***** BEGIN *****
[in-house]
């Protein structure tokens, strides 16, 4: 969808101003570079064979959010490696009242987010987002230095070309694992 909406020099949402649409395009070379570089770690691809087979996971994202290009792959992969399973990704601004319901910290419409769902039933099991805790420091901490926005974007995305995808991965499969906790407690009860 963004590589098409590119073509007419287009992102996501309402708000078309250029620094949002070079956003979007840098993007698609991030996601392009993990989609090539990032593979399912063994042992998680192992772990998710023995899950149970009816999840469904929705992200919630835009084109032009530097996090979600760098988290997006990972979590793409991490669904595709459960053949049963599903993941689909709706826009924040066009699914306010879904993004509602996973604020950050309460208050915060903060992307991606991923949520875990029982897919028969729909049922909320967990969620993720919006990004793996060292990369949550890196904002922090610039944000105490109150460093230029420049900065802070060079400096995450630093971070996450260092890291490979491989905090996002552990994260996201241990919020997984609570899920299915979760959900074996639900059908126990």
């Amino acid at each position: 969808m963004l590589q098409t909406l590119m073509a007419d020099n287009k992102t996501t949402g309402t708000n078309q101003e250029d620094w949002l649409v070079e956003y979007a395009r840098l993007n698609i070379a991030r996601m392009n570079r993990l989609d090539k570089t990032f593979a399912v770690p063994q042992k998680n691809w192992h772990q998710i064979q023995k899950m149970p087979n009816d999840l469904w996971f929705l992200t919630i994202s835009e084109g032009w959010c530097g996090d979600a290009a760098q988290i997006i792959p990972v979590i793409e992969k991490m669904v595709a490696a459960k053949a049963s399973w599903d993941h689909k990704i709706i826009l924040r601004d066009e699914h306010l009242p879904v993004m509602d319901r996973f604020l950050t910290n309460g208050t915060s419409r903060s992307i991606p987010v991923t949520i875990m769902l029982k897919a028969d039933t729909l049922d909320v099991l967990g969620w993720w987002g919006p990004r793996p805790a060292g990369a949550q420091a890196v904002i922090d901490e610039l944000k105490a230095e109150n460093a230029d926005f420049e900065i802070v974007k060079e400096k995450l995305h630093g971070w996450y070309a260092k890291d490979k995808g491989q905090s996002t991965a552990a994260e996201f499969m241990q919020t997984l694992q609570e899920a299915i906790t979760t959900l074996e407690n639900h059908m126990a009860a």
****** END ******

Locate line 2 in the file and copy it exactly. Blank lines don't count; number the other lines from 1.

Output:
């Protein structure tokens, strides 16, 4: 969808101003570079064979959010490696009242987010987002230095070309694992 909406020099949402649409395009070379570089770690691809087979996971994202290009792959992969399973990704601004319901910290419409769902039933099991805790420091901490926005974007995305995808991965499969906790407690009860 963004590589098409590119073509007419287009992102996501309402708000078309250029620094949002070079956003979007840098993007698609991030996601392009993990989609090539990032593979399912063994042992998680192992772990998710023995899950149970009816999840469904929705992200919630835009084109032009530097996090979600760098988290997006990972979590793409991490669904595709459960053949049963599903993941689909709706826009924040066009699914306010879904993004509602996973604020950050309460208050915060903060992307991606991923949520875990029982897919028969729909049922909320967990969620993720919006990004793996060292990369949550890196904002922090610039944000105490109150460093230029420049900065802070060079400096995450630093971070996450260092890291490979491989905090996002552990994260996201241990919020997984609570899920299915979760959900074996639900059908126990």